SB 1.16.25

Dharaṇī said:

Dear Dharma, the four legs on which you stand spread happiness throughout the worlds. I will enlighten you about all that you have asked.

Dharaṇī refers to the earth as the thing that holds everything and everyone up.

The opulence and happiness we experience in life is equal to the amount of purity, simplicity, kindness and truthfulness we create. Previous ages have a higher standard of life because these four pillars of dharma are incrementally stronger during those ages.

26-30

Truthfulness, cleanliness, compassion, calmness, detachment, satisfaction, sincerity, introspection, restraint, austerity, fairness, learning…

Knowledge, dispassion, power, chivalry, influence, strength, principles, independence, expertise, beauty, steadfastness, and certainly kindness…

Ingenuity, gentility, good manners, willpower, vigor, strength, fortune, depth, dedication, faithfulness, fame, honor, modesty…

…The All-Attractive always has all these and many others great qualities. No one else can ever hope to possess such greatness. He is the flag of good qualities and the palace of beauty herself. I lament because I have just been robed of him; Now I see the ills of Kali in the world.

The world is full of so many serious problems, as Dharma summarized in his questions. But these problems only show themselves when Śrī Krishna is not seen. Therefore to most lamentable problem of all is to be without the company of Śrī Krishna.

31

I lament for myself, and for you too, and for the highest immortals, for the gods, for the forefathers, for the sages, for the saintly, and for people of all types and situations.

Mother Earth says here that without All-Attractive Krishna everything else that was once good becomes lamentable and pathetic. Morality is fruitless without the All-Attractive center. The higher and lower gods and ancestors are not worthy of worship nor have they any real power to bestow benedictions without the All-Attractive center. The sciences of sages become tangential, blurred and misled; the pursuit of saintliness is meaningless; the responsibilities of the stages of material and spiritual development (varnāśrama) are hollow without the All-Attractive center, Śrī Kṛṣṇa.

32

Everyone including even Brahmā spends many days struggling in hopes of obtaining her carefree glance. But she, Goddess Śrī, gives herself to the All-Attractive. Abandoning her home in the forests of lotuses she dedicates herself to lovingly caring for his blessed feet!

33

The soles of those beautiful feet decorated my body with their prints – marked with a flag, spur, thunderbolt and lotus – and so decorated my beauty excelled anything within the three worlds and granted me opulences seen nowhere else! Now he has left me… In the end I must have become too proud of my good fortune.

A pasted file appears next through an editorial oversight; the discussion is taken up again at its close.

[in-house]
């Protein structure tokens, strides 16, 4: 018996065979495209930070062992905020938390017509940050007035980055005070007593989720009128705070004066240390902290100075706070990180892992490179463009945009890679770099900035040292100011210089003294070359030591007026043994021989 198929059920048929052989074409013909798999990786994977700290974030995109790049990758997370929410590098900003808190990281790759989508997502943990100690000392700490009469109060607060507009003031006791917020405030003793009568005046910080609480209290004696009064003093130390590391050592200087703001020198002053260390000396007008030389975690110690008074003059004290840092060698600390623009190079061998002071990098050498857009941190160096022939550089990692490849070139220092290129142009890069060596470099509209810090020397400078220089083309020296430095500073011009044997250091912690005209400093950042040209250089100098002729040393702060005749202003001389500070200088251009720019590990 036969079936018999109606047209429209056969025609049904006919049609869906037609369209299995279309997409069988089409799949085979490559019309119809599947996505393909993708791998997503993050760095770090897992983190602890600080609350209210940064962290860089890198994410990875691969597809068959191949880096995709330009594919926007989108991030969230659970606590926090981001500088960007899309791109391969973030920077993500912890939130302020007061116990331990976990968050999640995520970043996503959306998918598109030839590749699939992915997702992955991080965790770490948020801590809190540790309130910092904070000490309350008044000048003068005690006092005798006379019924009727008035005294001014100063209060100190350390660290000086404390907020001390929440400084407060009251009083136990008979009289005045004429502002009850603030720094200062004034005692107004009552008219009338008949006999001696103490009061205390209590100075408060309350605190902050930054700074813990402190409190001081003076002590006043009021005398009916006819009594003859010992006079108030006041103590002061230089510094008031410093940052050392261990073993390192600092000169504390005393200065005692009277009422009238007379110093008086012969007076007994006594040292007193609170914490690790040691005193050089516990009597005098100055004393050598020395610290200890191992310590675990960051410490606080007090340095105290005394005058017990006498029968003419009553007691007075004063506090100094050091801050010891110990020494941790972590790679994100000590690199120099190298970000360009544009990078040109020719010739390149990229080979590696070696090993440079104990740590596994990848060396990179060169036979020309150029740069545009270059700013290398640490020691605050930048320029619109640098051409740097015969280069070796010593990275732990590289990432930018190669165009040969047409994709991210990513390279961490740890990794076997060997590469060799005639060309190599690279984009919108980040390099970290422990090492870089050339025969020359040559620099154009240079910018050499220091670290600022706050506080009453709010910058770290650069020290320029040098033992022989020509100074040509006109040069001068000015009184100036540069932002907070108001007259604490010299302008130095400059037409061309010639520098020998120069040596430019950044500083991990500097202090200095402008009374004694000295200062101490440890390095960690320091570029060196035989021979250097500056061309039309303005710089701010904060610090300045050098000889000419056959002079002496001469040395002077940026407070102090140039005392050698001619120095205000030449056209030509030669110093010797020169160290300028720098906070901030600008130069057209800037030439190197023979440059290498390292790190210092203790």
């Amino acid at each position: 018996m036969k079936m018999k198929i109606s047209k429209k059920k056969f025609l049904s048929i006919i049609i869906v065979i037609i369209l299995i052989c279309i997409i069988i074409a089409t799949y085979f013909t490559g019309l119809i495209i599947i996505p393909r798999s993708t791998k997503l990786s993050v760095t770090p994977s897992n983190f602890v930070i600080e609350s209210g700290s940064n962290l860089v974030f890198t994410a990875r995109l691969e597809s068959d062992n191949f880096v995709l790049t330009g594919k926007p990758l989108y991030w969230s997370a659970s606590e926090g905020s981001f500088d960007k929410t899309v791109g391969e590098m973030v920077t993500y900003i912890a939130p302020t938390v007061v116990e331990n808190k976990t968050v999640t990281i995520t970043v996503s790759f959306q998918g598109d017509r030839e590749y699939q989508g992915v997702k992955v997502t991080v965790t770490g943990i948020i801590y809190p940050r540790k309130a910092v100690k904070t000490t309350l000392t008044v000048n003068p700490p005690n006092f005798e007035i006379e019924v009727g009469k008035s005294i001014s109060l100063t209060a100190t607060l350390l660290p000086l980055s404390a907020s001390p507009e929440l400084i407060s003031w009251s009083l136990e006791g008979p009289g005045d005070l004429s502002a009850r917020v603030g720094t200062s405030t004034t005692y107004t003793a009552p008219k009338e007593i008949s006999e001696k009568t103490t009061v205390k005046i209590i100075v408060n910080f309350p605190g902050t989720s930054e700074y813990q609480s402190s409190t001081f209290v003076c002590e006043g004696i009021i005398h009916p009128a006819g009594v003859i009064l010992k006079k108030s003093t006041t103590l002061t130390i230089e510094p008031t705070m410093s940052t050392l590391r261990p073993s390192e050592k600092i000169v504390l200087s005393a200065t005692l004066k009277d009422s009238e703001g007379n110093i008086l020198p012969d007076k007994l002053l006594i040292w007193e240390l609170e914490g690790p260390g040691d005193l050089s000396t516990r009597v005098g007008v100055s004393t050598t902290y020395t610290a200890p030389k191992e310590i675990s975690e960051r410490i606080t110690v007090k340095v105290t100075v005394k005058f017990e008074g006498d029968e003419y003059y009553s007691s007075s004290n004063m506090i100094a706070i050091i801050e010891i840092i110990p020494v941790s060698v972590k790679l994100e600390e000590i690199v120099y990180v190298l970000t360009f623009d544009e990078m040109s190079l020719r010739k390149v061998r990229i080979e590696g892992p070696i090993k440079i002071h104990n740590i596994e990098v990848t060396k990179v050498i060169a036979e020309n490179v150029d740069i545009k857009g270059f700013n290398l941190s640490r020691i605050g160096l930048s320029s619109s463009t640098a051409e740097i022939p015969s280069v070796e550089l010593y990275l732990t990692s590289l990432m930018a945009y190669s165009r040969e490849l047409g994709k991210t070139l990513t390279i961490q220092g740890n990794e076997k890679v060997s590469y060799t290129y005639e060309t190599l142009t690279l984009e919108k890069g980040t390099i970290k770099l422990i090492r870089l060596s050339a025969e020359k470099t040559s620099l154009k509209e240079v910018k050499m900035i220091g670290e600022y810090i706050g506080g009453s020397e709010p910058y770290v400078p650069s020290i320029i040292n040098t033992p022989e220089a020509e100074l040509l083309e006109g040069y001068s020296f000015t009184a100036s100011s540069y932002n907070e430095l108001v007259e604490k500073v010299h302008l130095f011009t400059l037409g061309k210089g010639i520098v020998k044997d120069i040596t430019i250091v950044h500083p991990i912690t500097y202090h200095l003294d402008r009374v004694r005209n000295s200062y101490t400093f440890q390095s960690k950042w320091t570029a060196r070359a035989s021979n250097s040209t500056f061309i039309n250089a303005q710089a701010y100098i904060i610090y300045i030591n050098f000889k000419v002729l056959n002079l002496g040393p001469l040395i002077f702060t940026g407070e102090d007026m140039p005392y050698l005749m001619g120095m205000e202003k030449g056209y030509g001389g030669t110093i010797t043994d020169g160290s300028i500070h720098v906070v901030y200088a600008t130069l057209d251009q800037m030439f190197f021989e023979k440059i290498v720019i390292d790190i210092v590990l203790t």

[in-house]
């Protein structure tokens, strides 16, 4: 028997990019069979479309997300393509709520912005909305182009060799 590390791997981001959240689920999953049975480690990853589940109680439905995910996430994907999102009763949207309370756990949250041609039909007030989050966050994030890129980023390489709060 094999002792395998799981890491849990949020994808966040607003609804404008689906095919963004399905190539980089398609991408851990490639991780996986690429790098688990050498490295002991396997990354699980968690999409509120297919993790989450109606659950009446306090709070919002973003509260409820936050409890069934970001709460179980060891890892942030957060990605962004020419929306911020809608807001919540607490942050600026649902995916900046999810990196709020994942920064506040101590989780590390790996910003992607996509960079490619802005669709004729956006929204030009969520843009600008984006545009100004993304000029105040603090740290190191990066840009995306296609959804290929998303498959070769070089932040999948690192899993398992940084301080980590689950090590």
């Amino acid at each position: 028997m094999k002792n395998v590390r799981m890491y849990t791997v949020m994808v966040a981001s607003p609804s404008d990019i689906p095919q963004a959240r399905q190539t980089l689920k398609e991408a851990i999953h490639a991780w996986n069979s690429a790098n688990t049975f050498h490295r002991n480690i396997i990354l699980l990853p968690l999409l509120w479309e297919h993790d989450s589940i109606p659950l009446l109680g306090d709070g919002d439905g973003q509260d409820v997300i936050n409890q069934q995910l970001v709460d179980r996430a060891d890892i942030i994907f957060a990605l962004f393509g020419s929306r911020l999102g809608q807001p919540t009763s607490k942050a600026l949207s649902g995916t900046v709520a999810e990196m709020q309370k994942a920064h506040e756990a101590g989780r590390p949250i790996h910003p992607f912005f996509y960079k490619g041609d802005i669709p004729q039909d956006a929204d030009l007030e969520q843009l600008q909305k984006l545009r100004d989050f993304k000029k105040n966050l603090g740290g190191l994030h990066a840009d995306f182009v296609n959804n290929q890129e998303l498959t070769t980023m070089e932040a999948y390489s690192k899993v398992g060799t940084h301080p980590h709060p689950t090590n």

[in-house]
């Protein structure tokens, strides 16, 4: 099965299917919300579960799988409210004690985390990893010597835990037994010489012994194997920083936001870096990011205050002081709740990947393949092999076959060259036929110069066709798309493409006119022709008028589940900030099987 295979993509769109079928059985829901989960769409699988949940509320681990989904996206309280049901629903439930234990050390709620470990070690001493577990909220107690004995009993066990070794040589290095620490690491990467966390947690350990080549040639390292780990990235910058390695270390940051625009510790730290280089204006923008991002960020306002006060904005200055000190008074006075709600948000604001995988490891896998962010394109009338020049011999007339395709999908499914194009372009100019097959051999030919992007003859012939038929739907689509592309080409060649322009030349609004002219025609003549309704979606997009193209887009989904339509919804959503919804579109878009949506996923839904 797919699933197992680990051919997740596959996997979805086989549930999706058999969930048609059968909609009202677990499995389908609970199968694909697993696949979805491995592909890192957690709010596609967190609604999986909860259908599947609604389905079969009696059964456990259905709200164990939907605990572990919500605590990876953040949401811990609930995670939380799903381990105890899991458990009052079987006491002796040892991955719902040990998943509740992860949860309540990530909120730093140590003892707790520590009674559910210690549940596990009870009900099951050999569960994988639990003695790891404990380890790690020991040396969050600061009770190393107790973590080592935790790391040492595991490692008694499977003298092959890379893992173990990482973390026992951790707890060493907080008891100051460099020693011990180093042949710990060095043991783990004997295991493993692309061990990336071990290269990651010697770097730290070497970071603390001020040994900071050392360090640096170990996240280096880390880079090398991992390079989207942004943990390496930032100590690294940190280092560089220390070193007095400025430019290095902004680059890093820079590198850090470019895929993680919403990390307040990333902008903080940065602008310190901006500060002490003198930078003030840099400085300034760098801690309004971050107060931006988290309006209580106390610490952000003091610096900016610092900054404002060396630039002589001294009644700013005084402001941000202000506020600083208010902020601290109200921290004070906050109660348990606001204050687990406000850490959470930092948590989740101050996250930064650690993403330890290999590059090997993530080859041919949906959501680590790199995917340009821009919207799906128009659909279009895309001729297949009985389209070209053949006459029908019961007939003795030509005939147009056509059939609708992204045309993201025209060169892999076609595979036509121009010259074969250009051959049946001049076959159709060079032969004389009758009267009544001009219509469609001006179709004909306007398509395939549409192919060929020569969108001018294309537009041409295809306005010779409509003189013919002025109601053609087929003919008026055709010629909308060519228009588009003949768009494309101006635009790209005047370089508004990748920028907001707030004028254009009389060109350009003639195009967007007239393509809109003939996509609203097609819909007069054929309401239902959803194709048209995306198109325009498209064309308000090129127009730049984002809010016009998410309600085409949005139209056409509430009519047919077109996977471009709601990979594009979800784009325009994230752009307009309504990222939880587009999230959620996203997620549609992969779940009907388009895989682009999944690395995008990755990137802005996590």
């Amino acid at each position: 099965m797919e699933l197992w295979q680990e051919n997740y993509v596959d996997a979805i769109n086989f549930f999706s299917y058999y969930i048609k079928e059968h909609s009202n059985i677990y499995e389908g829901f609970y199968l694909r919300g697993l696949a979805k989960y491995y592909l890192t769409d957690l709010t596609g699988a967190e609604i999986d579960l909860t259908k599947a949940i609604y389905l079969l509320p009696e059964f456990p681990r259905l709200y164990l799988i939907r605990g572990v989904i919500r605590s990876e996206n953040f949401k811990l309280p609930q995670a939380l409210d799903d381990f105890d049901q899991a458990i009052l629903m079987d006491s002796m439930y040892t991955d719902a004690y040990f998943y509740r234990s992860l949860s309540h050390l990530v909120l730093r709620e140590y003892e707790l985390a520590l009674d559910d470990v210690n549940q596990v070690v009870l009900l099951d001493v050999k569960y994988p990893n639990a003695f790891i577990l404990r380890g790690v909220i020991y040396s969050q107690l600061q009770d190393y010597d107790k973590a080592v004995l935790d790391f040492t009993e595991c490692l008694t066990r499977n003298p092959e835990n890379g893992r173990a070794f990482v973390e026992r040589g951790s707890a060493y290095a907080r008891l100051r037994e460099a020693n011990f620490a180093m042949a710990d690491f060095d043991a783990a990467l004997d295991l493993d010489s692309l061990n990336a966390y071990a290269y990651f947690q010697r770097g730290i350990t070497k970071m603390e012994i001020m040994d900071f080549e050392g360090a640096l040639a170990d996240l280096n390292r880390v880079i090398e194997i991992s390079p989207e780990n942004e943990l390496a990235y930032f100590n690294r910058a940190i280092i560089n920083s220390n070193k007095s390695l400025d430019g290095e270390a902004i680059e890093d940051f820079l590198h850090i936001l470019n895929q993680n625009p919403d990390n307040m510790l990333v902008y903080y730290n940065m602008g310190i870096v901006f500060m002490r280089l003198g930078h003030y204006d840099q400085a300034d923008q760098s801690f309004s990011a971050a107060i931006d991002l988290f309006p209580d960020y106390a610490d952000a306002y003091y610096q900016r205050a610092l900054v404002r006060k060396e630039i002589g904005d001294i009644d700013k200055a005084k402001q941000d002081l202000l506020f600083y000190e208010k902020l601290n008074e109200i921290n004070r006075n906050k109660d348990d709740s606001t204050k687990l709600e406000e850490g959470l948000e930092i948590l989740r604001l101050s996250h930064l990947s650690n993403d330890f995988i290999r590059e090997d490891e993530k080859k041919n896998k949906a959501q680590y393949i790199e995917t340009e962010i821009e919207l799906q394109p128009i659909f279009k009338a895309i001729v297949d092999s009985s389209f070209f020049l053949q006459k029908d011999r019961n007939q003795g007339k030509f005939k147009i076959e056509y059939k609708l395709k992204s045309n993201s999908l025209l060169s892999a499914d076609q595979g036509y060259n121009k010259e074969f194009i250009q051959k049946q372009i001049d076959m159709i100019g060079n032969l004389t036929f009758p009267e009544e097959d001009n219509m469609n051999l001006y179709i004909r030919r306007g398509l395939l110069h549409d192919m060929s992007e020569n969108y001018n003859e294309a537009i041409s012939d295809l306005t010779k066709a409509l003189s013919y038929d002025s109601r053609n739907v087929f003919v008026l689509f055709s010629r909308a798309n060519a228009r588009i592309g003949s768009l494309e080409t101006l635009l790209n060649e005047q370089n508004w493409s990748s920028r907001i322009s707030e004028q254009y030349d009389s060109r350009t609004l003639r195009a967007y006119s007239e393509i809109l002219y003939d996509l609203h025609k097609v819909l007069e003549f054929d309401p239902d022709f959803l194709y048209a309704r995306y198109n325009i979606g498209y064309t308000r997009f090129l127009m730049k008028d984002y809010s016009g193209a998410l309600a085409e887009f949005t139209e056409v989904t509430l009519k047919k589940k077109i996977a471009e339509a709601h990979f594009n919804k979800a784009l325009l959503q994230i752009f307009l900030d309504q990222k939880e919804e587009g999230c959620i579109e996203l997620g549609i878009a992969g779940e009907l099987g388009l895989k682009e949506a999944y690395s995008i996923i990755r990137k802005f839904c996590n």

It seems to me that the earth possesses the highest parakīya-madhurya-rāsa relationship with Krishna. We who mistreat the earth – from careless litter to global pollution – seem to be committing a serious transgression towards such an elevated being. We should tend to the earth with affection, knowing the intimacy of her love for Krishna and the pain that she must now feel in separation from him.

34

He manifested his delightful body in the Yadu family to easily and independently rescue me from the extreme burden of hundreds of armies of demoniac. He empowered you to be free from the misery of your broken legs.

In the presence of Krishna, the earth became more beautiful, opulent and fertile than paradise. All things sought by the gods in heaven became easily available on earth. All faults disappeared. Even the broken legs of morality were restored and there was full abundance of purity, simplicity, kindness, and truthfulness.

Mother Earth reveals that when All-Attractive Krishna is present, everything blossoms even beyond its own fullest inherent potential, but in the absence of Śrī Krishna, everything withers – despite whatever potential might be weeping within it.

35

Oh, who can bear to be without that supreme man!? His glances, pleasant smile and sweet words dispel the composure and pride of proud sweethearts. My hairs stood up to celebrate the touch of his feet!!!

The foremost “proud sweetheart” is Krishna’s beloved queen Satyabhāmā. Mother Earth, however, harbored some special pride because although Krishna sometimes had to leave the company of women like Satyabhāmā his feet would almost never leave the bosom of the earth. Perhaps she rationalizes that it is this pride which made Krishna less attracted to her, and capable of leaving her company?

36

While Pṛthivī and Dharma were discussing Krishna in this way, the Philosopher-King named Parīkṣit arrived at the eastward Sarasvatī river.

Pṛthivī refers to the Earth as the great expanse which spreads from horizon to horizon and splits the vast sky.